# \frac{dy}{dx}=y+1 Solving the above given differential equation, yields the following

$\frac{dy}{dx}=y+1$ Solving the above given differential equation, yields the following general solution. $y+1={e}^{x+C}$
$y=C{e}^{x}-1$
$⇒$ Solution $y=-1$ at $C=0$
Can I say that $y=-1$ is a singular solution?
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timbreoizy
Step 1
$y=-1$ is not a singular solution because it is included in the general solution $y=C{e}^{x}-1$ when $C=0$.
Solutions are only called singular when they are not attainable from the general solution form. In fact, I believe all linear first order homogenous equations have no singular solutions.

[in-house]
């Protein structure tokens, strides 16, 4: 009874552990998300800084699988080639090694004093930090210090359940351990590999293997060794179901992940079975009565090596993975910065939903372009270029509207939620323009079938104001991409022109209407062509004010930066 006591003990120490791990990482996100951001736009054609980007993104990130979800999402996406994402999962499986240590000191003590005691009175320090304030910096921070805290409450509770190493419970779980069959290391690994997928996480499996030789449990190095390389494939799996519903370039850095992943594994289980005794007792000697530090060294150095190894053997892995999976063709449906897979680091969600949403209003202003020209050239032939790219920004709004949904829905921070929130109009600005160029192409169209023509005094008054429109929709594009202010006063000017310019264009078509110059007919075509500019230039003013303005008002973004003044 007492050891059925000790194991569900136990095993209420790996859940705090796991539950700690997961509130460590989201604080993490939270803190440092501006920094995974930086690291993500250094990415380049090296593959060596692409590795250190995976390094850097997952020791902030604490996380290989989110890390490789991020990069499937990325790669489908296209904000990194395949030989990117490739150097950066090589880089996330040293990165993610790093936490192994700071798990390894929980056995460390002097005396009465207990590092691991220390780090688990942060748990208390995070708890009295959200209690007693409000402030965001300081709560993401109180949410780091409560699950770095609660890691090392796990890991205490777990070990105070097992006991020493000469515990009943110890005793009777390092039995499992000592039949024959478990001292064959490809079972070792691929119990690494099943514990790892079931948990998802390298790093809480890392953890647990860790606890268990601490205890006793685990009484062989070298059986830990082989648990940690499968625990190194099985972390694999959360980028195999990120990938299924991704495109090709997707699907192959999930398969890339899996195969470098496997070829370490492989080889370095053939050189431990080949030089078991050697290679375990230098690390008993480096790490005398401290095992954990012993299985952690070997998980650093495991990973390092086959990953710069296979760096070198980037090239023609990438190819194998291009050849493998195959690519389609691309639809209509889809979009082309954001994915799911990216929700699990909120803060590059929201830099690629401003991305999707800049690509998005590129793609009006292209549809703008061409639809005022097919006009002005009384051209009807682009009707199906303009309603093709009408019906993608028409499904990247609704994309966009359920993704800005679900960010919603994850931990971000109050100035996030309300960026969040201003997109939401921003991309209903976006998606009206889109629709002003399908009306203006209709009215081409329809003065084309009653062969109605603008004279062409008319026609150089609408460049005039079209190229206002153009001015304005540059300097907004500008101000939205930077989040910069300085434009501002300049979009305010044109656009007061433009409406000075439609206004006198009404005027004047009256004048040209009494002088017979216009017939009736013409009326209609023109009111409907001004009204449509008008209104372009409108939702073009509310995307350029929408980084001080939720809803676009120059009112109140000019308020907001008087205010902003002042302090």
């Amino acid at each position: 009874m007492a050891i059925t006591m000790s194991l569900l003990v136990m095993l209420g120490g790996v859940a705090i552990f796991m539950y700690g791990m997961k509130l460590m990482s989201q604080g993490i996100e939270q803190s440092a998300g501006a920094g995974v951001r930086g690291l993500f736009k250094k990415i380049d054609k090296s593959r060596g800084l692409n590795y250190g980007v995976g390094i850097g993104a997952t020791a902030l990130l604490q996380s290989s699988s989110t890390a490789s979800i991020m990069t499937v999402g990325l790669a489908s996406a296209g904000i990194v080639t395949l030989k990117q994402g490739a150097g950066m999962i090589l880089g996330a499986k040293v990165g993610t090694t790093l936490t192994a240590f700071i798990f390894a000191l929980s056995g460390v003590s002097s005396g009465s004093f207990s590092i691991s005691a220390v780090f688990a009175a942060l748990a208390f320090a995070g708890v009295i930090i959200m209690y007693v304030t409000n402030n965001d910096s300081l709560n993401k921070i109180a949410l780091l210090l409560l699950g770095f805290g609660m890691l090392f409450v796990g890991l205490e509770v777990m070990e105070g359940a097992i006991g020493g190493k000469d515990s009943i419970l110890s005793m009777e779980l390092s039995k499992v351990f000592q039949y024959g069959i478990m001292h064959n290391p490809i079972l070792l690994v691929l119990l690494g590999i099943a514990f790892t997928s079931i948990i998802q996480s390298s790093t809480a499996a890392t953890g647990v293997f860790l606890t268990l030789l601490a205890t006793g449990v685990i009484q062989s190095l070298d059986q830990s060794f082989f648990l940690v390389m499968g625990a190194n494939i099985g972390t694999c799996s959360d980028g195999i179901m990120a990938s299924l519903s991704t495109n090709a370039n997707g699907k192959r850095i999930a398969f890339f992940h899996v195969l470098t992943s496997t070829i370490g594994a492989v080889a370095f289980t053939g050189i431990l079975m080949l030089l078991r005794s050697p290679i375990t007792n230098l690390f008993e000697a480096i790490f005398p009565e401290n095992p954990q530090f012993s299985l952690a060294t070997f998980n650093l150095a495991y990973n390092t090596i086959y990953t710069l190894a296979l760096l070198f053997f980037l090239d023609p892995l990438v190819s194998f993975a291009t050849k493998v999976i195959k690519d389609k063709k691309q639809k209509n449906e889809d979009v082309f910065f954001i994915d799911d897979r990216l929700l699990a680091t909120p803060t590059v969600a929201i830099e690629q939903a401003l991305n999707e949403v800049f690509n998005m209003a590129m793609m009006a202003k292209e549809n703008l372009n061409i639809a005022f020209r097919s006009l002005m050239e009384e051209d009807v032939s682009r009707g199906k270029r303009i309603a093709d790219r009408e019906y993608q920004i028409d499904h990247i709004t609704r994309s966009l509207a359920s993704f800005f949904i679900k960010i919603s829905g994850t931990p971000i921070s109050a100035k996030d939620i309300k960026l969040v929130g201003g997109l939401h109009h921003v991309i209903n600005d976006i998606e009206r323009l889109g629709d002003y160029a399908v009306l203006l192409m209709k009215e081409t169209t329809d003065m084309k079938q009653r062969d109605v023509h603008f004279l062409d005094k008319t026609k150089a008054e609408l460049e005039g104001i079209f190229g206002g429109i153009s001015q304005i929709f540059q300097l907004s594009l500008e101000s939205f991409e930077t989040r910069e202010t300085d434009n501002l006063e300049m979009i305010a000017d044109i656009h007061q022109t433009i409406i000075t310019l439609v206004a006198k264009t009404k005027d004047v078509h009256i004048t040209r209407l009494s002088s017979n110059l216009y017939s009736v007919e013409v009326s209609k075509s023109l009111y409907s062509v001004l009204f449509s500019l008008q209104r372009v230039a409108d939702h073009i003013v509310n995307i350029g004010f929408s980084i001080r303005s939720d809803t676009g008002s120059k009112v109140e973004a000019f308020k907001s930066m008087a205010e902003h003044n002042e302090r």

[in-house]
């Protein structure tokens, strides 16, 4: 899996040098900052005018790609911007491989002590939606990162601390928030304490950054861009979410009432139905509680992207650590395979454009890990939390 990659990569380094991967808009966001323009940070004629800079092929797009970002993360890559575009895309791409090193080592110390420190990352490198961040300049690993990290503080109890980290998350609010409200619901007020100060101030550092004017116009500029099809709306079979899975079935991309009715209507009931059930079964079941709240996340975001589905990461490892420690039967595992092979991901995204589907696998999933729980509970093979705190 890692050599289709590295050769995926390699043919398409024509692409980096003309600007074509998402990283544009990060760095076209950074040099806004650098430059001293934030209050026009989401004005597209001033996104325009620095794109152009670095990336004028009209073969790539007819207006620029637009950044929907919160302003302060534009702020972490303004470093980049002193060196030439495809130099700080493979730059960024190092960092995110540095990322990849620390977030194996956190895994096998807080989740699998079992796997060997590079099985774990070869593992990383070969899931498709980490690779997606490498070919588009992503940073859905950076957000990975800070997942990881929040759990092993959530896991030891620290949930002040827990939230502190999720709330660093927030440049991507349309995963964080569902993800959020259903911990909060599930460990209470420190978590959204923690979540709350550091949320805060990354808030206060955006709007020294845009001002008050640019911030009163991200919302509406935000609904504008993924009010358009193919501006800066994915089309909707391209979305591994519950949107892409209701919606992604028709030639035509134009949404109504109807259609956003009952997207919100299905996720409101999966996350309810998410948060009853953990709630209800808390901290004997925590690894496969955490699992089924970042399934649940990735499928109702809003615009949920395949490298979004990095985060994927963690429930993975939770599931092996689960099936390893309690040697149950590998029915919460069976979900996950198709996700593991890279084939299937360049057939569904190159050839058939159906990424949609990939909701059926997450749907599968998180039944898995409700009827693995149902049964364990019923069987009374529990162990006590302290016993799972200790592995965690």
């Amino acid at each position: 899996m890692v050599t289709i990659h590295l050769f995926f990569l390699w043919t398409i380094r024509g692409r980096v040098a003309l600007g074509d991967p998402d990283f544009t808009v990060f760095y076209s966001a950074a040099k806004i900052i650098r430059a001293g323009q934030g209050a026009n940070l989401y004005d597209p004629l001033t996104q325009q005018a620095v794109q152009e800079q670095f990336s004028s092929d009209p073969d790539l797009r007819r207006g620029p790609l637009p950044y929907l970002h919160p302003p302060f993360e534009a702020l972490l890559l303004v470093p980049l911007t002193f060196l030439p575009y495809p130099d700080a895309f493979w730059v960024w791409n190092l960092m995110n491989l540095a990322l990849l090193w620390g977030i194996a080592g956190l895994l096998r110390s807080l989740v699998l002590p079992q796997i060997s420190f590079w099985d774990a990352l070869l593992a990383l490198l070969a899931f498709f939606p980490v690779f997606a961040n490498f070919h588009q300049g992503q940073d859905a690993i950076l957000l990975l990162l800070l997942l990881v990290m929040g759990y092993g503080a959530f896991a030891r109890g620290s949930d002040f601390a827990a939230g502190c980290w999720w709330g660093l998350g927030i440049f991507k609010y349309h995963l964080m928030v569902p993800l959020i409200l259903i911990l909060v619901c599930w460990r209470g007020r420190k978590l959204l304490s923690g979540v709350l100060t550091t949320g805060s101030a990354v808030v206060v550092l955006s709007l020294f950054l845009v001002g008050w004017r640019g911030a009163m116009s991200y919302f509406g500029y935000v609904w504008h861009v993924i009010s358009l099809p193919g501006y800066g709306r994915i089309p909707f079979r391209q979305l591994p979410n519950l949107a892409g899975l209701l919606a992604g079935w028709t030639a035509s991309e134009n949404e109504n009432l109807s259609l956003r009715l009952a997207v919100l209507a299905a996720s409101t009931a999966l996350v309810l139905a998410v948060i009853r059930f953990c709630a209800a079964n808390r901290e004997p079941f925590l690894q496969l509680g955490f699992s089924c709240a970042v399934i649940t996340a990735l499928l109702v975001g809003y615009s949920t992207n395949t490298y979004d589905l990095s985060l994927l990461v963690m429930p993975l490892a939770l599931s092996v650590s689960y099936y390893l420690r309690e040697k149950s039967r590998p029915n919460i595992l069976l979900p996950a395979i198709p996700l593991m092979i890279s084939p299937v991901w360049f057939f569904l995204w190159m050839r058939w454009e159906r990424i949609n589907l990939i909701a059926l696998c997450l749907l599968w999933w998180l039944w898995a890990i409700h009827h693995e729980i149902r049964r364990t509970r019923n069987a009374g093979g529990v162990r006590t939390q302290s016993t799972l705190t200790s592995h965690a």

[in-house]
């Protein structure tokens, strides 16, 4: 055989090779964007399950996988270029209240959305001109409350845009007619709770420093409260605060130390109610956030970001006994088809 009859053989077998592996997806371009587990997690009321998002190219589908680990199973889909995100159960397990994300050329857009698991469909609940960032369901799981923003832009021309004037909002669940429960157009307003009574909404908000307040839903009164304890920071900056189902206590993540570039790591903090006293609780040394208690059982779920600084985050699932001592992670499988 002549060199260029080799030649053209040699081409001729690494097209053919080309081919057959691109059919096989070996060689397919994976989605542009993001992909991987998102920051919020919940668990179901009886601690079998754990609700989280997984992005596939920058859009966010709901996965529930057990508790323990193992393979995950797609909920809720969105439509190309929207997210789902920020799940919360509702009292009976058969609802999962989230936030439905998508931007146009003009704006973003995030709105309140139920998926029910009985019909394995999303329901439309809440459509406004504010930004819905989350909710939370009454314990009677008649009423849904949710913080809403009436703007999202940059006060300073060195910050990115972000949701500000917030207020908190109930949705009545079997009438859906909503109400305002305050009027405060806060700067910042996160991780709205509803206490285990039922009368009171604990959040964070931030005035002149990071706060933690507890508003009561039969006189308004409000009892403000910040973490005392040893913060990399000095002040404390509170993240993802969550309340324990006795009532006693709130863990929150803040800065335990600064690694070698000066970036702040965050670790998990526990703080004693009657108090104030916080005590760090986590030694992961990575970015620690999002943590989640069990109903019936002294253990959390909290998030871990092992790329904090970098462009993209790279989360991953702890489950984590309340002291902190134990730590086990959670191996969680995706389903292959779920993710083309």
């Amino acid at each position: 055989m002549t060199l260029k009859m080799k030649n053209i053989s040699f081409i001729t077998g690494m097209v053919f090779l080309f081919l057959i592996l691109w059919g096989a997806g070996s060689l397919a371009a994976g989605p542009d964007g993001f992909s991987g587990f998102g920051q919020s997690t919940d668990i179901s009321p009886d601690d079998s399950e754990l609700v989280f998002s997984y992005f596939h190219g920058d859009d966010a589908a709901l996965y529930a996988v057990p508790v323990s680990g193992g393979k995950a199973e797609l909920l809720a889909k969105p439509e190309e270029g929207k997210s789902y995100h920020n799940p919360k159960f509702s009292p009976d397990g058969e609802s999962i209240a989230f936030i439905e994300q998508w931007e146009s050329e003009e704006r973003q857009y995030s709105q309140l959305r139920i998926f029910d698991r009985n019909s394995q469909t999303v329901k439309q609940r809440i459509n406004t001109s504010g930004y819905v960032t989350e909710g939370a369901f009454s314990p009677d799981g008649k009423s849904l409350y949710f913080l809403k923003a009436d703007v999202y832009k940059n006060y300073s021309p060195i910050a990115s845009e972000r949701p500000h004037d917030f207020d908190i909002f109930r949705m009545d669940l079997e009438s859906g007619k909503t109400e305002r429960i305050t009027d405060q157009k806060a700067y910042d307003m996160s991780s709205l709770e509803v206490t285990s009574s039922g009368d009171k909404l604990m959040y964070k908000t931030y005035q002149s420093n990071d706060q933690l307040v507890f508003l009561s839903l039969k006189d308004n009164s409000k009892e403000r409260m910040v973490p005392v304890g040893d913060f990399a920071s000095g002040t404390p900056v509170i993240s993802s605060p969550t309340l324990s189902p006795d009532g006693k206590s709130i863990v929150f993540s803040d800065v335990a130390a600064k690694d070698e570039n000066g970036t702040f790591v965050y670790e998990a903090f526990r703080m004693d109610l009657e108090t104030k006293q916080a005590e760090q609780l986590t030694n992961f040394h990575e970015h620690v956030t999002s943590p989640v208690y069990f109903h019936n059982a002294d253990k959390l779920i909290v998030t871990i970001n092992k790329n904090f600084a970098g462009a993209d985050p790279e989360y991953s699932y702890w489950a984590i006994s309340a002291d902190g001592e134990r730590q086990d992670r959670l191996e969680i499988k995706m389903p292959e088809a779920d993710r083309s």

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Giancarlo Brooks
Step 1
$y=-1$ is not a singular solution, because it does not pass by any point such that the initial value problem
$\left\{\begin{array}{l}{y}^{\prime }=y+1\\ y\left({x}_{0}\right)={y}_{0}\end{array}$
has more than one solution: in point of fact, the Cauchy problem
$\left\{\begin{array}{l}{y}^{\prime }=y+1\\ y\left({x}_{0}\right)=-1\end{array}$
has only the one maximal solution $y=-1$, whatever ${x}_{0}$ is.